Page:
Tuesday, March 2, 2010

Hydrogen Basics

Hidrogen Fuel

Fuel cells run on hydrogen (hidrogen fuel), the simplest element and most plentiful gas in the universe. Hydrogen is colorless, odorless and tasteless. Each hydrogen molecule has two atoms of hydrogen, which accounts for the H 2 we often see. Hydrogen is the lightest element, with a density of 0.08988 grams per liter at standard pressure, yet it has the highest energy content per unit weight of all the fuels (hidrogen fuel) – 52,000 Btu/lb, or three times the energy of a pound of gasoline.

Hydrogen is never found alone on earth — it is always combined with other elements such as oxygen and carbon. Hydrogen can be extracted from virtually any hydrogen compound and is the ultimate clean energy carrier. It is safe to manufacture. And hydrogen's chemical (hidrogen fuel) energy can be harnessed in pollution-free ways.

Hydrogen (hidrogen fuel) generated from diverse domestic resources can reduce demand for oil by more than 11 million barrels per day by the year 2040.

A good source of information on hydrogen is the U.S. Department of Energy's H2IQ web page, as well as the overview book, Hydrogen & Our Energy Future, which expands on DOE's series of one-page fact sheets to provide an in-depth look at hydrogen (hidrogen fuel) and fuel cell technologies. This overview book provides additional information on the science behind the technology — how it works, benefits over conventional technology, its status, and challenges — and explains how hydrogen and fuel cells (hidrogen fuel) fit into our energy portfolio.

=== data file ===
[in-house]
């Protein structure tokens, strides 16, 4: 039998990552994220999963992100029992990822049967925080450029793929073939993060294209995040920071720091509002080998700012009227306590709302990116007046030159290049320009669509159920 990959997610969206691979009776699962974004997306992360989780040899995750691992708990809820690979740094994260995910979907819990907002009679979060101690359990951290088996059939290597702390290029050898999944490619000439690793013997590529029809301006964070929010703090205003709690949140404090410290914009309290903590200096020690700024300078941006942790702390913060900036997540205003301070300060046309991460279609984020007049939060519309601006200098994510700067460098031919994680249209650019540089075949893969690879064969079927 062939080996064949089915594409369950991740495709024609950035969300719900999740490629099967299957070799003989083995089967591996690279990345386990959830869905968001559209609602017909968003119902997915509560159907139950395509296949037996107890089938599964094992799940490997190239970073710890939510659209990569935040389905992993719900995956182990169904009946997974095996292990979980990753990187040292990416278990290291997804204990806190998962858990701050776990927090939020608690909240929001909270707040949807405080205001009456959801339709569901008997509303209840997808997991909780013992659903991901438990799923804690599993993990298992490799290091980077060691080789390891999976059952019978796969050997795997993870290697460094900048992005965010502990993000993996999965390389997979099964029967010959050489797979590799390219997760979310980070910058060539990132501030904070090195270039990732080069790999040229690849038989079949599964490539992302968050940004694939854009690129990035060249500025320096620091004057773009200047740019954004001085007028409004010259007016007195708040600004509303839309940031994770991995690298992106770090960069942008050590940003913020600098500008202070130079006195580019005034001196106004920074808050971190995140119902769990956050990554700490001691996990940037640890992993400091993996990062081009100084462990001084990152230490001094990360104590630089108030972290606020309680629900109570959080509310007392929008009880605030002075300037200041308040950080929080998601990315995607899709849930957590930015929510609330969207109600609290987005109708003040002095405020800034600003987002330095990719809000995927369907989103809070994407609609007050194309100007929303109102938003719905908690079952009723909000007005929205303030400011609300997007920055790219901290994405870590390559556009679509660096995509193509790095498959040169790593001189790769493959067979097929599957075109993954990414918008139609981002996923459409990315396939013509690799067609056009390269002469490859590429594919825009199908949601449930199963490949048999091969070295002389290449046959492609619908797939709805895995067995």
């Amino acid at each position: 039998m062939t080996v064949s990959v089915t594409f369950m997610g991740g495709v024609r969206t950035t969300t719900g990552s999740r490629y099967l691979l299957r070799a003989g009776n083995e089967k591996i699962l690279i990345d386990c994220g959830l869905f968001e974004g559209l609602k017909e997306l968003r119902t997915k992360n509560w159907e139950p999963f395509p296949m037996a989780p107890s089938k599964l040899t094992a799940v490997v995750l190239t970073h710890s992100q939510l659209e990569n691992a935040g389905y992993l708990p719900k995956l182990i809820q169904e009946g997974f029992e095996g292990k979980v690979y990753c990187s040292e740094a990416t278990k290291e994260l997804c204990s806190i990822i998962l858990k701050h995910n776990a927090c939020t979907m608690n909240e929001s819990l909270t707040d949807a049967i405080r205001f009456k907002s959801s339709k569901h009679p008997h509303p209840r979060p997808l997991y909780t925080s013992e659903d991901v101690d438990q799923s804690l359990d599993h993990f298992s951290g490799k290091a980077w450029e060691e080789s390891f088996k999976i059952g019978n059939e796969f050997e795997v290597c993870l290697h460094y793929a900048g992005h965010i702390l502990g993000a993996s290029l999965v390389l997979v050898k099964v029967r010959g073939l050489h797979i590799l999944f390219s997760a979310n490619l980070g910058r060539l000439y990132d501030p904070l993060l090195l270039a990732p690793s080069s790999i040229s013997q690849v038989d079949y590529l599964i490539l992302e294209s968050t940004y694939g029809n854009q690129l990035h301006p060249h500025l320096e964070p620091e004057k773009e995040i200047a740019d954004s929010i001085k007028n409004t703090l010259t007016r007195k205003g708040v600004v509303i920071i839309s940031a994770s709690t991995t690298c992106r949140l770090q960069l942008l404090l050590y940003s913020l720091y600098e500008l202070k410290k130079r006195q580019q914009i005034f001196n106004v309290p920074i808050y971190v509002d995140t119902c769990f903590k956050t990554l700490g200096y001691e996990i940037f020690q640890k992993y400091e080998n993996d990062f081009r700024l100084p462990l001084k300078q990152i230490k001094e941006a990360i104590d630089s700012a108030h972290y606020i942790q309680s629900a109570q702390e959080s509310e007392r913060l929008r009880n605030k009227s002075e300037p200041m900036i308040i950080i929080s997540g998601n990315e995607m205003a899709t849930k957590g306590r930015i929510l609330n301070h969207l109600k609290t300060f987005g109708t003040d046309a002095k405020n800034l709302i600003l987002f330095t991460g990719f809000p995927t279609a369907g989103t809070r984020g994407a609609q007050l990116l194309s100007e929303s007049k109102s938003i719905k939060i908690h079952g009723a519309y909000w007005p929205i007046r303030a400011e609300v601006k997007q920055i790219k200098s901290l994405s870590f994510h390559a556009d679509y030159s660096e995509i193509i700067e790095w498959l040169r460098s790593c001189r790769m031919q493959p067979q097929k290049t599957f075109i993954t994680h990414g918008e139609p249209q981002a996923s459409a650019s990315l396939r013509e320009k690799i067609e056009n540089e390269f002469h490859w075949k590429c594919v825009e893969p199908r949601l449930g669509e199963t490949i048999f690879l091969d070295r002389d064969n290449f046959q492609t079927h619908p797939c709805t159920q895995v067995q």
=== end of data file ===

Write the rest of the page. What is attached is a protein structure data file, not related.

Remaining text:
Together with partners, the U.S. Department of Energy (DOE) developed a National Hydrogen Energy Road Map to provide a framework to make the hydrogen (hidrogen fuel) economy a reality. This Road Map outlines the challenges ahead to developing a hydrogen (hidrogen fuel) economy - including the necessary elements of a hydrogen infrastructure for not only on transportation uses but also distributed generation, since development of a hydrogen infrastructure would benefit both applications.

The National Hydrogen Energy Road Map and other pertinent documents are available on the DOE's Hydrogen, Fuel Cells, & Infrastructure Technologies Program website.

Hidrogen Fuel

original source: http://www.fuelcells.org/hydrogen/basics.html
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